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Table of Contents
CASE REPORT
Year : 2020  |  Volume : 17  |  Issue : 4  |  Page : 280-282

Tubercular arthritis of knee: Navigating the diagnostic dilemma


Departments of Radiology and Orthopedics, Indraprastha Apollo Hospital, New Delhi, India

Date of Submission26-Jul-2020
Date of Acceptance05-Oct-2020
Date of Web Publication24-Nov-2020

Correspondence Address:
Dr. Nitin P Ghonge
Indraprastha Apollo Hospital, New Delhi - 110 076
India
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Source of Support: None, Conflict of Interest: None


DOI: 10.4103/am.am_96_20

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  Abstract 


The illustrated case of 48 years male highlights the challenges in clinical diagnosis of tubercular arthritis. Multi-modality imaging of knee joint and confirmation with synovial fluid aspiration and biopsy allowed prompt and accurate diagnosis.

Keywords: Tubercular, Arthritis, Knee, Multi-modality Imaging.


How to cite this article:
Ghonge NP, Vaishya R. Tubercular arthritis of knee: Navigating the diagnostic dilemma. Apollo Med 2020;17:280-2

How to cite this URL:
Ghonge NP, Vaishya R. Tubercular arthritis of knee: Navigating the diagnostic dilemma. Apollo Med [serial online] 2020 [cited 2021 Jan 25];17:280-2. Available from: https://www.apollomedicine.org/text.asp?2020/17/4/280/301476




  Introduction Top


Mono-articular involvement of the knee joint is often caused by an infectious disease process but may be due to noninfectious etiology, mainly rheumatoid arthritis. The infections include pyogenic or tuberculous causes, while the noninfectious causes mainly include rheumatoid arthritis, synovial osteochondromatosis, pigmented villonodular synovitis, gout, or hemophilic arthropathy. In clinical practice, the differentiation of tuberculosis from rheumatoid disease in patients with knee arthritis is an important diagnostic dilemma. Accurate early diagnosis allows prompt treatment, which may ensure good prognosis and preservation of joint function. Diagnosis is often based on the imaging studies followed by culture of the synovial fluid or synovial biopsy. Image interpretation is the key for prompt imaging-based diagnosis in these patients.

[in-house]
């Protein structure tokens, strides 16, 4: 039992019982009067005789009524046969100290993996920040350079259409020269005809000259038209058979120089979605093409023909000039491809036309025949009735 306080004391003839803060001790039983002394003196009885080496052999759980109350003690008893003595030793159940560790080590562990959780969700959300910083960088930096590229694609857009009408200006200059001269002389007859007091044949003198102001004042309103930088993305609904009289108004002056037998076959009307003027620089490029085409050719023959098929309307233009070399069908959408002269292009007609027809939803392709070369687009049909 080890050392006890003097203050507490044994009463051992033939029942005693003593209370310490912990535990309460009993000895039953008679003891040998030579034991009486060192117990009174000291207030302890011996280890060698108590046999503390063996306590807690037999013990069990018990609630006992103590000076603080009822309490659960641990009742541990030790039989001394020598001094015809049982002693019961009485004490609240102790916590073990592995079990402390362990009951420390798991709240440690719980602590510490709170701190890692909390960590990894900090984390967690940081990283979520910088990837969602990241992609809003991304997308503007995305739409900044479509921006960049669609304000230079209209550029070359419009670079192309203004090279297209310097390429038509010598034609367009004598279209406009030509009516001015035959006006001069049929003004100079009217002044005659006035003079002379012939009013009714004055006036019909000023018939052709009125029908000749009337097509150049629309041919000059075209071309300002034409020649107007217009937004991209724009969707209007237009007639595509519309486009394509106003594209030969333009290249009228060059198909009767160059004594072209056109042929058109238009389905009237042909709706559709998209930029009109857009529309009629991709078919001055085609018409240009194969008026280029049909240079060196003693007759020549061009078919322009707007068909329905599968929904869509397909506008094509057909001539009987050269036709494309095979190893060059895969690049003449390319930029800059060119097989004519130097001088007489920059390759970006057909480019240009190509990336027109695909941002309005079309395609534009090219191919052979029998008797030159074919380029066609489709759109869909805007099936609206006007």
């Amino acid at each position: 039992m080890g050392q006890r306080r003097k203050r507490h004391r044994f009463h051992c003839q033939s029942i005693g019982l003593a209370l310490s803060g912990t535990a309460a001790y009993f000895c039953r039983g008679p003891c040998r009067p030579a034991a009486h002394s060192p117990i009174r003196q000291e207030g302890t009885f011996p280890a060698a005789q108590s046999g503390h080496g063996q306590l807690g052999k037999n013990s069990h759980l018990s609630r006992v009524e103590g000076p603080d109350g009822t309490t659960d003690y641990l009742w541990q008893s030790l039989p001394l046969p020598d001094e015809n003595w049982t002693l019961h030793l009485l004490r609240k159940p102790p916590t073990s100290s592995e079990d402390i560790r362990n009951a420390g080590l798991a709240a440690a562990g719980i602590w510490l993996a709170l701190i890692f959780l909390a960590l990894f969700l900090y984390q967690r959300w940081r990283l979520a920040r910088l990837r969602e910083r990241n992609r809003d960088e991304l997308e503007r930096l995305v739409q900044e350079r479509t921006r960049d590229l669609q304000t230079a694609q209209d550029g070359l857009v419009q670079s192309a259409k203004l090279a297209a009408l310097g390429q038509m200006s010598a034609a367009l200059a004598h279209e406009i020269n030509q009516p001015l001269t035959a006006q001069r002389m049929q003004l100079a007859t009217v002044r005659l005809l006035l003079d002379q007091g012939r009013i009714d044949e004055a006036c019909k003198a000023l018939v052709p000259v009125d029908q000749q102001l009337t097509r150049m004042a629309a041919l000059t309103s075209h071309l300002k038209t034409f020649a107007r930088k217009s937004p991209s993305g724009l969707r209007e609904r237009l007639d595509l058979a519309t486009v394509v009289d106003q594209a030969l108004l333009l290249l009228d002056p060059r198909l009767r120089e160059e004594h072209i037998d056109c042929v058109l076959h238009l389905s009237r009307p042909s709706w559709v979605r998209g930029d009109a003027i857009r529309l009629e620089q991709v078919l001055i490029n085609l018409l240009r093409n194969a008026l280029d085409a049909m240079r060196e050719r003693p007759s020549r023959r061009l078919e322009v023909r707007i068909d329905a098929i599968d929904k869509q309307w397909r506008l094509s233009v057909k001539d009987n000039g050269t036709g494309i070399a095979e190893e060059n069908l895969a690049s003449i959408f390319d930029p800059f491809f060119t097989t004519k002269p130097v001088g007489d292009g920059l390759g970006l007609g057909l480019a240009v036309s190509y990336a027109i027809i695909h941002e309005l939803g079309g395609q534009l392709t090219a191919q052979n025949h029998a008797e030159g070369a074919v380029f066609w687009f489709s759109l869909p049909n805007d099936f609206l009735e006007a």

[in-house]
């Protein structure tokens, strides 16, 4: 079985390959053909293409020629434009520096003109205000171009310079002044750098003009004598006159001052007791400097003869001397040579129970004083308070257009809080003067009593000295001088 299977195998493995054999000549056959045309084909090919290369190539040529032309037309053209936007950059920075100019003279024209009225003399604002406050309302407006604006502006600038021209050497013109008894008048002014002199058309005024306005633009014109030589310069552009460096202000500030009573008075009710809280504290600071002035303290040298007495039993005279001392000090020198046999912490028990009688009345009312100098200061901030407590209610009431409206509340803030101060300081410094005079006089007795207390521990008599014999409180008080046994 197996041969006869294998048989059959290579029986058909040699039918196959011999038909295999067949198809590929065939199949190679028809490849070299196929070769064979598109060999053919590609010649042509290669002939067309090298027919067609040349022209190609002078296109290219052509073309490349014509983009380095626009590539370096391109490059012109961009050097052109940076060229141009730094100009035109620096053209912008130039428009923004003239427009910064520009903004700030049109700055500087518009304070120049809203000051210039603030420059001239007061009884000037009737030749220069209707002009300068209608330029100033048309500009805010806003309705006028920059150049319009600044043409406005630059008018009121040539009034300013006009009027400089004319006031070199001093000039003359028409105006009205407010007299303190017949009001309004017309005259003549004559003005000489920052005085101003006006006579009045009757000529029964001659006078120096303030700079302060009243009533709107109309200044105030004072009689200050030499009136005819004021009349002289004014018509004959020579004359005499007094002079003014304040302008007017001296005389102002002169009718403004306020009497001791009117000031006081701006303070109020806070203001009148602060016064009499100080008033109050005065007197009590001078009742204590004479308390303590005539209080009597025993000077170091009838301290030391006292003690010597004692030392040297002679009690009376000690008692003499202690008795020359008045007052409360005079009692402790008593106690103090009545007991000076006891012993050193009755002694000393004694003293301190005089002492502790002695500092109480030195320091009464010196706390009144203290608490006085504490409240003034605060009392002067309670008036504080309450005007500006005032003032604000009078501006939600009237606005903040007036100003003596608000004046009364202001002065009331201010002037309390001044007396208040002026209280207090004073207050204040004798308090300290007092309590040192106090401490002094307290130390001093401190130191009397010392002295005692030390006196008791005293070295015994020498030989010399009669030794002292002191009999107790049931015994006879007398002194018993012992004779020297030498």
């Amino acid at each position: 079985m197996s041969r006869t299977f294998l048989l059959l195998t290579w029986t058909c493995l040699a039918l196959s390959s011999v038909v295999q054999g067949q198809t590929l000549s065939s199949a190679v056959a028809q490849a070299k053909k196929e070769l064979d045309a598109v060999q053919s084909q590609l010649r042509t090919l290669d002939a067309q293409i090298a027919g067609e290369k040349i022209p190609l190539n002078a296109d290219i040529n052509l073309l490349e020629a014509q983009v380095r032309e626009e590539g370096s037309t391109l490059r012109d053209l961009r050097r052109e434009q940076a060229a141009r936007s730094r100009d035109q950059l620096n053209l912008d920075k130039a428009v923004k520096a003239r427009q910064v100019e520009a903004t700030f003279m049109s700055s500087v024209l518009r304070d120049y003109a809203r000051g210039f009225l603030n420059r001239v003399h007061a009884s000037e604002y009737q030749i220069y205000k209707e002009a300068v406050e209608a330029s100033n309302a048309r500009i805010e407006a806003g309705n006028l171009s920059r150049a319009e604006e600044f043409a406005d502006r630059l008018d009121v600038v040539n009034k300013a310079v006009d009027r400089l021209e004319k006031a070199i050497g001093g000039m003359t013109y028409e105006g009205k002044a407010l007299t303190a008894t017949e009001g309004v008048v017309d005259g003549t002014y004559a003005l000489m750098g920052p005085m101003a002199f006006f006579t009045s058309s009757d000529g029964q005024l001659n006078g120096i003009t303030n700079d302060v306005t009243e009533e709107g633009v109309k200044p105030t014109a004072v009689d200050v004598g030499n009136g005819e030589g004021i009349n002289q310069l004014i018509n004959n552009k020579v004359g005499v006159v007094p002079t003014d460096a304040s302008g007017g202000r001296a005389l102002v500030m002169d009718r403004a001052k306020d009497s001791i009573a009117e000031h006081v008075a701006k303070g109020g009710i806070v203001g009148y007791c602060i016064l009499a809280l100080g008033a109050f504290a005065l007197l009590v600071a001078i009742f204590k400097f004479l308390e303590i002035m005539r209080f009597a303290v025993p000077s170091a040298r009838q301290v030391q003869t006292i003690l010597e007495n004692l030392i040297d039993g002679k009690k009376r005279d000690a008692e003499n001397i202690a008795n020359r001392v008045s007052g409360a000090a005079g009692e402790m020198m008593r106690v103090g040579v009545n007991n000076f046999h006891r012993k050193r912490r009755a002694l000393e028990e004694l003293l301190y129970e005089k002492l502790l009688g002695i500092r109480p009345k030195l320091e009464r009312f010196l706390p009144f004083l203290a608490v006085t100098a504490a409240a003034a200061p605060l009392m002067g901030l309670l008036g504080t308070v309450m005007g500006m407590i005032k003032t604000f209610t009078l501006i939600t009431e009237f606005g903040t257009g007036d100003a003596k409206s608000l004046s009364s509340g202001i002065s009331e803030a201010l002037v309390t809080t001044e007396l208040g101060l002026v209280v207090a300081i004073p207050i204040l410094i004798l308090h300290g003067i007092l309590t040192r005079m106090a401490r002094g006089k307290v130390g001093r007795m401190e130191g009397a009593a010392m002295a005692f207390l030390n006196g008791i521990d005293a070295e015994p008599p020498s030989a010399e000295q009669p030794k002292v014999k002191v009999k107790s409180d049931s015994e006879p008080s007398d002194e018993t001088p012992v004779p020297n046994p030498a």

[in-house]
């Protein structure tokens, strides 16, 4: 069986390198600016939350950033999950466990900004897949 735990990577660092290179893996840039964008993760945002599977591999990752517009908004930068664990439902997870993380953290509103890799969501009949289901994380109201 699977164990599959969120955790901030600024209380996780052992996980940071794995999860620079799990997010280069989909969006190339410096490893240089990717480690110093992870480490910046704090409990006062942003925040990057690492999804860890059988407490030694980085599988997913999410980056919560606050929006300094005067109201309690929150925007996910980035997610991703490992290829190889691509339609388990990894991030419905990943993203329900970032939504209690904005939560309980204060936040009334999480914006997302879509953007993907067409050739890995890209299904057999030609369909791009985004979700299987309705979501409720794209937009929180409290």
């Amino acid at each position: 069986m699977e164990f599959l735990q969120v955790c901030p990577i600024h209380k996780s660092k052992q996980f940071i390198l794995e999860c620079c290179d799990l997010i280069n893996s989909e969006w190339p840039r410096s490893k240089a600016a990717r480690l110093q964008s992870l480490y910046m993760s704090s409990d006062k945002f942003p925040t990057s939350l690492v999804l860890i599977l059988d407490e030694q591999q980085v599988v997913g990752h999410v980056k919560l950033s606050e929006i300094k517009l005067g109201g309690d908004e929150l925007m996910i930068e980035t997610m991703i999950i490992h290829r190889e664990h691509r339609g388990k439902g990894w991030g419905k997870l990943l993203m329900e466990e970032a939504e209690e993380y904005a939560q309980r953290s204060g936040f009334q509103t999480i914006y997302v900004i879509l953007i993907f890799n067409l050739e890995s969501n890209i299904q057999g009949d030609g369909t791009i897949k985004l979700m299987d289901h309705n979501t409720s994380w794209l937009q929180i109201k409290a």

Case Report Top


A 48-year-old male presented with gradual-onset painless swelling of 6 months duration in the left knee joint [Figure 1], arrow]. The overlying skin does not show any area of redness. Clinical examination showed restriction in the movement. There was no clinical history of any major illness or surgery in the past. Clinical diagnosis of infective or inflammatory arthritis was suspected. Laboratory investigations showed mild elevation of erythrocyte sedimentation rate (ESR) (35 mm/h) and C-reactive protein (4 mg/L) values.
Figure 1: Clinical photograph showing a painless swelling of 6 months' duration in the left knee joint

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Frontal and lateral radiographs [Figure 2] of the left knee joint showed peri-articular soft tissue swelling (arrow) with preserved joint spaces. There was a suggestion of articular surface erosions, mainly along the tibial condyle and intercondylar regions (thin arrows). Magnetic resonance image (MRI) study of the left knee joint [Figure 3] with T1 postcontrast coronal image (left upper panel) and STIR coronal image (left lower panel) showed joint effusion with diffuse synovial thickening and hyperenhancement (white arrows) and areas of large articular surface erosion in the tibia (thin white arrows). Sagittal proton-density MRI (right panel) showed enlarged popliteal lymph node with preserved hilum (black arrow). The constellation of findings suggested the diagnosis of tubercular arthritis. Arthroscopy of the left knee joint [Figure 4] was performed, which correlated with the imaging findings. Synovial biopsy confirmed the tubercular etiology of the disease process. Antituberculosis treatment was initiated, and the patient showed clinical response to the treatment at 6 months of follow-up.
Figure 2: Frontal and lateral radiographs of the left knee joint showing peri-articular soft tissue swelling (arrow) with preserved joint spaces. There is a suggestion of articular surface erosions, mainly along the tibial condyle and intercondylar regions (thin arrows)